Because hip impingement can have so many different causes, it requires a process of what we call “differential diagnosis”: identifying carefully which of the possible contributors exist, and ultimately what will guide us in addressing the problem. As part of this process, we’ll consider factors like a hip flexor injury (the muscles at the front of your hip), quad-related injuries (for example, knee injuries or a muscle pull in the quads), and groin injuries (such as muscle pulls or a tendon injury). As well, arthritic changes to the hip joint can limit your range of motions and cause symptoms in your hip area. We might see this in someone who’s had a long history of high impact or is increasing in age, and through follow-up testing, we can explore whether arthritis is playing a role.

Labral tears (the ring of cartilage following the outside of your hip joint socket) are another injury that could be a factor and are best diagnosed via MRI. This could be from a traumatic injury but could also come from wear and tear over time, and could be what’s causing you to have hip impingement type symptoms.

Finally, we do see many situations where there are none of the above factors at play: no muscle tears or pulls, no arthritic changes, and so on; rather, there is nerve irritation. When there’s overload on the joint and muscles in your hip over a long period of time, the nerves can get really hypersensitive and become more vulnerable to sending pain signals to your brain. Basically, it’s your nerves expressing their concern about the overload in that tissue! In these cases, we can address this nerve irritation quickly and effectively with a combination of treatment techniques—more on that below!

All of the above are pieces of the puzzle that we’ll put together to determine how we’re going to work with you to address what’s going on.


How is hip impingement treated and fixed?

Treatment for hip impingement starts with identifying the cause of the problem and all the different factors at play. Usually, our treatment approach will involve a combination of four different categories:

  1. Improving tissue mobility: In cases where there’s muscle and joint restriction contributing to hip impingement symptoms, we’ll work to address this through things such as muscle release, manual therapy, electro acupuncture and stretching exercises, all aimed at improving the mobility of the hip joint.
  2. Reducing nerve sensitization: Nerve irritation can be a big part of why someone may be experiencing hip impingement symptoms. We’ll address this through electroacupuncture and manual therapy, as well as exercises.
  3. Improving muscle activation: We’ll work to improve the coordination of your muscles and the strength of your muscles as they relate to your hip. There are the hip flexors, the groin and quads, but also your gluteal muscles and core muscles, especially the muscles that rotate your torso. By ensuring these muscles are strong and know when to activate, they’ll be better equipped to protect your hips and handle forces placed on it.
  4. Improving movement quality and addressing movement imbalances: The way people move determines how our body responds. For example, if you’re running in a way that puts stress on your hip, it’ll respond by tightening, which can contribute to hip impingement. We’ll work to identify movement faults or inefficiencies and address them through a combination of exercise and guided movement, better preparing your muscles to handle the forces placed on them.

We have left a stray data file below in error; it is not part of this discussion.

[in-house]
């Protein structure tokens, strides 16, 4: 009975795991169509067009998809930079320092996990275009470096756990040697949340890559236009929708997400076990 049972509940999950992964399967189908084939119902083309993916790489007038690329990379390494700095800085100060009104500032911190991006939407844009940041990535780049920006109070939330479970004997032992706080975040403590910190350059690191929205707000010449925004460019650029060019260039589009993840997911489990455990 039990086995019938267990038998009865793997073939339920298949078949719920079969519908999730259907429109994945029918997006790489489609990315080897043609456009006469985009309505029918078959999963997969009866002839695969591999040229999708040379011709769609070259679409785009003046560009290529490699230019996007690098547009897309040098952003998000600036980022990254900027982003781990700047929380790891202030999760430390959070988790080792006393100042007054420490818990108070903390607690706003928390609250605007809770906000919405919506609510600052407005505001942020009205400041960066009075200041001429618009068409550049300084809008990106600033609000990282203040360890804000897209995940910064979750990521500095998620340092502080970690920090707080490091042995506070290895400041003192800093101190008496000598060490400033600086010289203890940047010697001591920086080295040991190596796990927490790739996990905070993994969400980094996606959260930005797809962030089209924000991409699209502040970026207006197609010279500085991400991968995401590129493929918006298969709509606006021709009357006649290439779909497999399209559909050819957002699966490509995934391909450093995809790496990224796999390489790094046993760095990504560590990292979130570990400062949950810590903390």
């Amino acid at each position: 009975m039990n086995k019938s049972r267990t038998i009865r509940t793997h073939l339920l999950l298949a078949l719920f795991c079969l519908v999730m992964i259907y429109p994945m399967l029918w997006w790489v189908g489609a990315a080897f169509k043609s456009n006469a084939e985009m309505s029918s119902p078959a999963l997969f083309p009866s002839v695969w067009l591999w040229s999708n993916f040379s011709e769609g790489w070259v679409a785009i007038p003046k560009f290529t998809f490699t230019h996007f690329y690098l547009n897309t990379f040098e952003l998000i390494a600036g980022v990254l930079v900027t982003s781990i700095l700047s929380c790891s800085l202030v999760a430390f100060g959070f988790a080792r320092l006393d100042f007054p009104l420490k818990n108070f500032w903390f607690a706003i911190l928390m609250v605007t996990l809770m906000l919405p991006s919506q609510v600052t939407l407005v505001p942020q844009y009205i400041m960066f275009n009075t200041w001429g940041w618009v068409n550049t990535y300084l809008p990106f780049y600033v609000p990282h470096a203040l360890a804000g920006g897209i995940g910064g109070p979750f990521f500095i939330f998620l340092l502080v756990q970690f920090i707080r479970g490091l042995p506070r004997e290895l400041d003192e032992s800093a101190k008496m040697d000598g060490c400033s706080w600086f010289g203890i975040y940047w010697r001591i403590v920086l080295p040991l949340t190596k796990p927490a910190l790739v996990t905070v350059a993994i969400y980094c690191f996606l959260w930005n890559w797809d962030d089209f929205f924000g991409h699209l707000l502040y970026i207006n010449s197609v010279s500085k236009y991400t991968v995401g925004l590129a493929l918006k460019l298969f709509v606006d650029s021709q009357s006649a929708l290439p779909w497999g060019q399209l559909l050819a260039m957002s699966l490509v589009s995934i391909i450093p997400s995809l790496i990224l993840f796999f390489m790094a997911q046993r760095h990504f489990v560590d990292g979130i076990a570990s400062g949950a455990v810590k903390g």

In more extreme cases where the structural issues with your hip joint are the limiting factor, arthroscopic surgery may be an option considered by your health care team, usually a last resort. A surgeon can shave off pieces of bone or cartilage that are contributing to the physical blockage in your joint. Following any hip surgery, an intensive rehabilitation process is required to address the four important treatment considerations listed above.


What are some exercises for hip impingement?

In terms of exercises that are beneficial for hip impingement, here are some of our suggestions:

  • Planks and mountain climbers, which activate your core while also activating the hip flexors and the muscles at the front of your hip, helping improve your core strength
  • Rotational exercises with resistance bands, medicine balls and cable machines, helping improve your rational core strength
  • Lunges, which help work on your hip control
  • Squatting at different speeds, which work on the control of movement in different positions and ranges of motion
  • Any exercises that strength the groin, such as pulling resistance bands across your body with your leg, or side (adductor) planks where your weight rests on the inside of your upper leg, which is placed on a chair or bench
  • Single-leg bridges to help strength your glutes

In terms of exercises to avoid, you’ll want to avoid any exercises that really aggravate your hip impingement symptoms, such as ones that have you going into deep hip flexion positions.

A good exercise program, like one our physiotherapists or sports medicine experts will design for you, is one that addresses all the different muscles and areas of your body, so you’re not working on any one muscle in isolation.

Looking for a physiotherapy clinic in Toronto or have more questions? Contact us at Endeavour to learn more and book your treatment.



The medical information on this blog is provided as an information resource only and is not to be used or relied on for any diagnostic or treatment purposes. This information does not create any patient-therapist relationship and should not be used as a substitute for professional diagnosis and treatment.

Please consult your health care provider before making any health care decisions or for guidance about a specific medical condition. Endeavour Sports Performance and Rehabilitation and its practitioners expressly disclaim responsibility, and shall have no liability, for any damages, loss, injury, or liability whatsoever suffered as a result of your reliance on the information contained in this article.

Category : Understanding Physiotherapy